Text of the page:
• Implementation of the VIC hydrology model over the Pacific Northwest at 1/16th degree resolution
    • Reservoir Model, ColSim
    • Historical climate data at 1/16th degree resolution
    • Downscaled future climate data at 1/16th degree resolution
  • By explicitly incorporating irrigation water demand into this framework, we can explore the coupled dynamics between water supply and water demand
results
Results
  • Supply Forecast
  • Irrigation Demand Forecast
supply in 2030s for the columbia river basin at bonneville the outlet of columbia river basin
Supply in 2030s for the Columbia River Basin (at Bonneville- the outlet of Columbia river basin)
  • Annual flows are projected to increase by 3%
  • Summer flows are projected to decrease by 16%

Note: The above numbers are based on an average of all 5 future climate scenarios considered

slide22

Water Supply Entering Washington

  • Eastern: increasing
  • Western: decreasing

Top: 2030 Flow (cfs)

Bottom: Historical Flow (cfs)

yakima supply and demand
Yakima Supply and Demand

Historical

Future: Hadcm_B1

impacts on irrigation demand
Impacts on Irrigation Demand
  • Projected demand for 2030s (middle climate change and economic scenarios):

Columbia River Basin Scale

Average annual “top of the crop” irrigation demand increases from 10.7 MAF to 11.8 MAF (increase of 10%)

Washington State

Average annual “top of the crop” irrigation demand increases from 4.9 MAF to 5.5 MAF (increase of 12%)

dam regulated supply versus demand for columbia river basin at bonneville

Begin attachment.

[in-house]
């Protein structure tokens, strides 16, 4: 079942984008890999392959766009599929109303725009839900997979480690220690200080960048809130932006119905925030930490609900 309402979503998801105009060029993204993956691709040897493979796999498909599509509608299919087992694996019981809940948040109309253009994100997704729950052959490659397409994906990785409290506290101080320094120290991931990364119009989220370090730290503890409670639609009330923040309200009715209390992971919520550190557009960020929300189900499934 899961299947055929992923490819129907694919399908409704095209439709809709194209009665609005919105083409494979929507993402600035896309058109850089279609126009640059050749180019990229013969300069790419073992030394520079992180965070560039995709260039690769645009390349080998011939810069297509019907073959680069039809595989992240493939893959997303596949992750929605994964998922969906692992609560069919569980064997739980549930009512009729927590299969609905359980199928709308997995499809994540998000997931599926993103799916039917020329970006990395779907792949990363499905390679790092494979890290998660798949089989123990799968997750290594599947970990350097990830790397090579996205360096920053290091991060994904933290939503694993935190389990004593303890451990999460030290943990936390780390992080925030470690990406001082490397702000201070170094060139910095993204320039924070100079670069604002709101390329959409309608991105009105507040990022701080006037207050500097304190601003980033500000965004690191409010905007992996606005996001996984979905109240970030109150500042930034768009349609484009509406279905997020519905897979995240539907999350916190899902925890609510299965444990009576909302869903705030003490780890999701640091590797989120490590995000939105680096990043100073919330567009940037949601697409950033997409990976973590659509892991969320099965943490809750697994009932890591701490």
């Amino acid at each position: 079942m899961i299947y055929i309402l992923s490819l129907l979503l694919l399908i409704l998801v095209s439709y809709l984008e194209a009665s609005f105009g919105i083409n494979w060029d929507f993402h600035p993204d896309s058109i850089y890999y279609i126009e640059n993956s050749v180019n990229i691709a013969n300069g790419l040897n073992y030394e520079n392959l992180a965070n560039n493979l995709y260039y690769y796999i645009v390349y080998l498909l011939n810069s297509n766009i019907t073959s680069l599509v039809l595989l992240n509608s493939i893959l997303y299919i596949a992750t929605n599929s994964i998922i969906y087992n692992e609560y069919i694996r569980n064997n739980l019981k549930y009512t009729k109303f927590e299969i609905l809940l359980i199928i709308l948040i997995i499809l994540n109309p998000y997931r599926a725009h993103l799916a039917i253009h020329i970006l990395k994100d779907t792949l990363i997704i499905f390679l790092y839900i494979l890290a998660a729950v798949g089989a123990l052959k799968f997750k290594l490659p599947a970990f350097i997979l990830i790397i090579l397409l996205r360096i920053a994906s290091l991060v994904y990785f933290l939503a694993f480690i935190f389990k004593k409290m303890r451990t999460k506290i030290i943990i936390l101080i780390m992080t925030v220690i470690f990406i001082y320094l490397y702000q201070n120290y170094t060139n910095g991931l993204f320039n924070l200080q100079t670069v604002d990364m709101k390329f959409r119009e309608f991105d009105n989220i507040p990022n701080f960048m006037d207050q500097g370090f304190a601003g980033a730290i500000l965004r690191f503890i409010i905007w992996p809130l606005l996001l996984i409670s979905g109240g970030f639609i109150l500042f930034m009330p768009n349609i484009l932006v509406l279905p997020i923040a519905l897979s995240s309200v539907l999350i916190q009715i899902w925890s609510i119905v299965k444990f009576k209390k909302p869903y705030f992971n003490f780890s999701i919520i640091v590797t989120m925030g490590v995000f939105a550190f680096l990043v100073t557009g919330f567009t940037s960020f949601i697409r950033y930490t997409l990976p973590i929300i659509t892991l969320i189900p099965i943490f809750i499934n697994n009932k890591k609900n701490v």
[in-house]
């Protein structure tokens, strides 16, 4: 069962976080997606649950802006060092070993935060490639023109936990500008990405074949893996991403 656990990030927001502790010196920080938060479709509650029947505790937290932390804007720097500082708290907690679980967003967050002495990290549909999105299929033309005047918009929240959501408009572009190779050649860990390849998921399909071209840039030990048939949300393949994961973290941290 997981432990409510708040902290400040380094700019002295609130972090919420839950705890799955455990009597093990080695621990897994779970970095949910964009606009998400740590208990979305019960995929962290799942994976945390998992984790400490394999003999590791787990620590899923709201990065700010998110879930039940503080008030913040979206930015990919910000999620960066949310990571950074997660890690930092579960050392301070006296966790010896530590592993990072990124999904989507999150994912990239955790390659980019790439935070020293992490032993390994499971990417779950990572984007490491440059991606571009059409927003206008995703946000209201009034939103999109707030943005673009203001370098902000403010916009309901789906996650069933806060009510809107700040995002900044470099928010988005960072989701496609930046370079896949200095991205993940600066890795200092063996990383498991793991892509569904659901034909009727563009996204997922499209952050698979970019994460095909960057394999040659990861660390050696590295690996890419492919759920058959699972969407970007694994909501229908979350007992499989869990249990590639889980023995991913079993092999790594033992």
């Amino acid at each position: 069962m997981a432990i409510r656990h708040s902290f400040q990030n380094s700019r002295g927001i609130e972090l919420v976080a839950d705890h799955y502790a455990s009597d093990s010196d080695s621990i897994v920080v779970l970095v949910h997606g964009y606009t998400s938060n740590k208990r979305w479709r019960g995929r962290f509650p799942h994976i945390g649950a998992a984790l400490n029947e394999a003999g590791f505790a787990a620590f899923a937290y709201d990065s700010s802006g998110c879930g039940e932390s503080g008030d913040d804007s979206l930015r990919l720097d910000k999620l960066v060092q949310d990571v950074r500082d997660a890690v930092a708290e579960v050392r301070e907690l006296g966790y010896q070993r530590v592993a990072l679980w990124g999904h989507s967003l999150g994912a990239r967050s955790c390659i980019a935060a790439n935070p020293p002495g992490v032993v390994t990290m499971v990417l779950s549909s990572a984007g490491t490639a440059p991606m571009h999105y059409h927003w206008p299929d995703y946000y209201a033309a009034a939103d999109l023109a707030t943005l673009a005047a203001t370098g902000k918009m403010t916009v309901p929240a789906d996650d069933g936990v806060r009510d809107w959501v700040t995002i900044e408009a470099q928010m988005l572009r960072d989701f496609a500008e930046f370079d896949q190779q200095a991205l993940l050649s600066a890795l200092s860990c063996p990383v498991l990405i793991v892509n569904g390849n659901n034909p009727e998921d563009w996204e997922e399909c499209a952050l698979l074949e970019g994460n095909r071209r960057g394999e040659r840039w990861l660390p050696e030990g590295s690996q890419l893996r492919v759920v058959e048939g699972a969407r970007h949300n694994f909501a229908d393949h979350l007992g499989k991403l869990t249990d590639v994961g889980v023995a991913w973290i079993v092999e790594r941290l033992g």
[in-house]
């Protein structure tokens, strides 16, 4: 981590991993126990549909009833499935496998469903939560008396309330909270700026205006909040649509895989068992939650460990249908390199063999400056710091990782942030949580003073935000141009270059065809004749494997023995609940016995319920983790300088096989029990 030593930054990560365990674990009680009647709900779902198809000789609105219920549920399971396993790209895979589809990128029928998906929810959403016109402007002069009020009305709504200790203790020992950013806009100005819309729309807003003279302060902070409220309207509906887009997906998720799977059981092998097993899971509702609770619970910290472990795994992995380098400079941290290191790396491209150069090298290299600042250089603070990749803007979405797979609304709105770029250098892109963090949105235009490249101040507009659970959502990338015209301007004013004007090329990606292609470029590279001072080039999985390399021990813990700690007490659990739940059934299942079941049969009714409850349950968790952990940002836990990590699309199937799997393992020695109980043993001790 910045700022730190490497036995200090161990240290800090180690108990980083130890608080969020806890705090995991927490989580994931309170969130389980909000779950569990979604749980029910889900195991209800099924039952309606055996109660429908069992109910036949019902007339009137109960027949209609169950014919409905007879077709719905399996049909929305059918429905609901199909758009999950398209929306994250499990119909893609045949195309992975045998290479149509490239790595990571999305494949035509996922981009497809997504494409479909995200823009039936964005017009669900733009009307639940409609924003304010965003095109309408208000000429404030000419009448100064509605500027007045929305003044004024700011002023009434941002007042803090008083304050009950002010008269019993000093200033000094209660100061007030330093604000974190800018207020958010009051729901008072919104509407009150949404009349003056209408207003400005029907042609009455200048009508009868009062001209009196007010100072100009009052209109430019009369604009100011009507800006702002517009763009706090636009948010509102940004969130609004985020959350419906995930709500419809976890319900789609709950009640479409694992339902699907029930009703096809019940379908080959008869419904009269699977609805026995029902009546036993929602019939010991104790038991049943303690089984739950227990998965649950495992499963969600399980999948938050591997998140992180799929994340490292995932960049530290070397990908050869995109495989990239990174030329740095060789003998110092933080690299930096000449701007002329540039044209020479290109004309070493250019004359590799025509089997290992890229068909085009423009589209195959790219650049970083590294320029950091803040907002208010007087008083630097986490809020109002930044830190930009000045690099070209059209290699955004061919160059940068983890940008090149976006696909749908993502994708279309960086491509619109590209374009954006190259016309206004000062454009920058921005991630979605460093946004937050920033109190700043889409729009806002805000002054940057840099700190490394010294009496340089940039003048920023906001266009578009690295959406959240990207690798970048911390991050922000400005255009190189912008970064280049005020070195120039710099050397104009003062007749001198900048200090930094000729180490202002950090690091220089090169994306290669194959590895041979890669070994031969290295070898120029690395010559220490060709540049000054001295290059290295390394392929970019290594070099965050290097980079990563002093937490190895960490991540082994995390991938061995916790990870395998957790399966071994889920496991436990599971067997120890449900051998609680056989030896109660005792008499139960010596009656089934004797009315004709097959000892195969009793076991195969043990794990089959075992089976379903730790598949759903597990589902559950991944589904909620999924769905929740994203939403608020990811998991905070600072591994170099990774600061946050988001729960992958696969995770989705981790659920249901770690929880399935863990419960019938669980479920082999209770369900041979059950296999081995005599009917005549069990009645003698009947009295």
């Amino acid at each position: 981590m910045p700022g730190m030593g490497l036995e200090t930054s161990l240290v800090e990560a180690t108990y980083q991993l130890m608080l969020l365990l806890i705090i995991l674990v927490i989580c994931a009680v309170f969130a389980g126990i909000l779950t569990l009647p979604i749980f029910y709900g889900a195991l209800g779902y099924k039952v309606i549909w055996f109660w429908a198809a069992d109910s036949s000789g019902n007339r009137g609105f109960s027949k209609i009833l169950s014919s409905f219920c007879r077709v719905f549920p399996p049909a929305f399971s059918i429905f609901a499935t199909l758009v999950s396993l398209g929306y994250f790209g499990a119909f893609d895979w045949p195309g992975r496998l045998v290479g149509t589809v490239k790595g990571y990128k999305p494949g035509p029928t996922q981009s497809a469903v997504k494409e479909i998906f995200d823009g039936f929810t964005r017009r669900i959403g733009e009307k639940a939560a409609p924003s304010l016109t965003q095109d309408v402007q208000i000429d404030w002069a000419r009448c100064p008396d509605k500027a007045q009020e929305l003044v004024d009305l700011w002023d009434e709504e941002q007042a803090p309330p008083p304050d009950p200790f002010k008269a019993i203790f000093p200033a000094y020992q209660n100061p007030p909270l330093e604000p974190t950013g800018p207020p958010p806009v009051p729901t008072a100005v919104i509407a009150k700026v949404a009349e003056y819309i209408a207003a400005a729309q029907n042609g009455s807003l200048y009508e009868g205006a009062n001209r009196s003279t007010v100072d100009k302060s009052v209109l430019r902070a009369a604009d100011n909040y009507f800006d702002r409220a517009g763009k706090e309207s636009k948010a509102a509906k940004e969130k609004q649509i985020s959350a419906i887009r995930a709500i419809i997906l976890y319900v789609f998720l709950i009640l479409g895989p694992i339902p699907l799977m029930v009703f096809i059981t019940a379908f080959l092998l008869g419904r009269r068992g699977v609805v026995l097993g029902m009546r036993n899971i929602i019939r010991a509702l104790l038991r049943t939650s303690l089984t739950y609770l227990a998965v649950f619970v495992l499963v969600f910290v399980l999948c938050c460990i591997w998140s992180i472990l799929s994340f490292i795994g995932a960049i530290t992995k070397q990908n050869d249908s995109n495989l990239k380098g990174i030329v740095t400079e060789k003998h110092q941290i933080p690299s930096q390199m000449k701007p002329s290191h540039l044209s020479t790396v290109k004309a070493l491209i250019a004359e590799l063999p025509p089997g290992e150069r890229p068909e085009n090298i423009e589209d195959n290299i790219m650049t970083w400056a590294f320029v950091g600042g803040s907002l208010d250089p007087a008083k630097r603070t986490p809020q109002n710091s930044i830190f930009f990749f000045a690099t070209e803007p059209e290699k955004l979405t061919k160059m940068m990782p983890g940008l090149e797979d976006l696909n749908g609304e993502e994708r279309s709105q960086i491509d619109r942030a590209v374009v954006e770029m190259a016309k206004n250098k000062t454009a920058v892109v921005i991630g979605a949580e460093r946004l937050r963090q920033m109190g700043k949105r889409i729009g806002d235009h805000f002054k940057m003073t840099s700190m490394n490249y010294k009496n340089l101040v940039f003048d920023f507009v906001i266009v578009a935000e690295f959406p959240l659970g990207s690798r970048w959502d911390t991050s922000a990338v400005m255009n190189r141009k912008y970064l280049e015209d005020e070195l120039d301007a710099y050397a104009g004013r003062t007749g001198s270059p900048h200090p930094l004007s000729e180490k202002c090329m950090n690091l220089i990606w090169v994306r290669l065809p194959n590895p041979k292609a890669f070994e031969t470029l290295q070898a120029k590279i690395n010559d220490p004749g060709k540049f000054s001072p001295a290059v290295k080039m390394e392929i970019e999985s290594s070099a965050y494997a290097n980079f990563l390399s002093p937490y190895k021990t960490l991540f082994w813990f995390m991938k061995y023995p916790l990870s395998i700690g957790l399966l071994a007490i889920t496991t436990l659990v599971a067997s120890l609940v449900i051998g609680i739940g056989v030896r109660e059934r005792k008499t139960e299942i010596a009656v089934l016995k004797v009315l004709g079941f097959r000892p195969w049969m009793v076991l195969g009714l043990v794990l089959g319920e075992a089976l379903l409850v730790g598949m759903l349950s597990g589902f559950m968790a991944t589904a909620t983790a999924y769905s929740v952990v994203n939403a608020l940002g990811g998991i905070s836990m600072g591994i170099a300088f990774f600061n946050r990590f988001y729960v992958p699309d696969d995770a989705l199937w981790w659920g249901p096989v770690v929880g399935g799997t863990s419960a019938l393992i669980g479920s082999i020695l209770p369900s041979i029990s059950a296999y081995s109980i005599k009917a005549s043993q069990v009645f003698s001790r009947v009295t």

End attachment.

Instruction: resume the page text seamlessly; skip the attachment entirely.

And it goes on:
Dam-Regulated Supply versus Demand for Columbia River Basin (at Bonneville)

2030 results are for

- HADCM_B1 climate scenario

- average economic growth and trade

Note: Supply is reported prior to accounting for demands

conclusions
Conclusions
  • Supply: we see a small increase (3%) in annual supply in the 2030s
    • But, summer supplies (when there is irrigation demand) decreases about 16%
  • Demand: we see a significant increase in annual irrigation demand (10% for the entire Columbia River Basin) in the 2030s
  • Increased irrigation demand, coupled with decreased seasonal supply poses difficult water resources management questions, especially in the context of competing in stream and out of stream users of water supply.
acknowledgements
Acknowledgements
  • Many thanks to members of the University of Washington Climate Impacts and Land Surface Hydrology Groups
    • Alan Hamlet
    • Marketa Elsner
    • Pablo Carrasco
    • Se-Yeun Lee
    • Dennis Lettenmaier
  • Funding was provided by the Washington State Department of Ecology
uncertainties
Uncertainties

1-Future climate (due to GCMs, greenhouse emission scenarios anddownscaling approach)

2-Model structure (VIC-CropSyst)

3-Water management and economic scenarios

4-Cropping pattern - discrepancy between multiple data sources

5-Irrigation supply – poor data on groundwater and surface waterproportions of the supply

6-Irrigation methods a)No information for upstream states b)Conveyance loss is not explicitly modeled (This is a proportion of the demand at each WRIA)

change in crop yield
Change in Crop Yield
  • Change in some crop yield
  • Trees does not show significant change
  • Results are for full irrigation
slide34

Crop Mix Information

for the Columbia River Basin

  • United States Department of Agriculture (USDA)
  • Washington State Department of Agriculture (WSDA)
yakima reservoir model
Yakima Reservoir Model

Instream flow targets

Total System of Reservoirs

(capacity 1MAF approx.)

Monthly Inflows

from VIC-CropSyst

Gauge at Parker

Irrigation demand from VIC/CropSyst

Curtailment rules

Proratable water rights prorated according to Total Water Supply Available (TWSA) calculated each month

  • Objectives:
  • Reservoir refill by June 1st
  • Flood space availability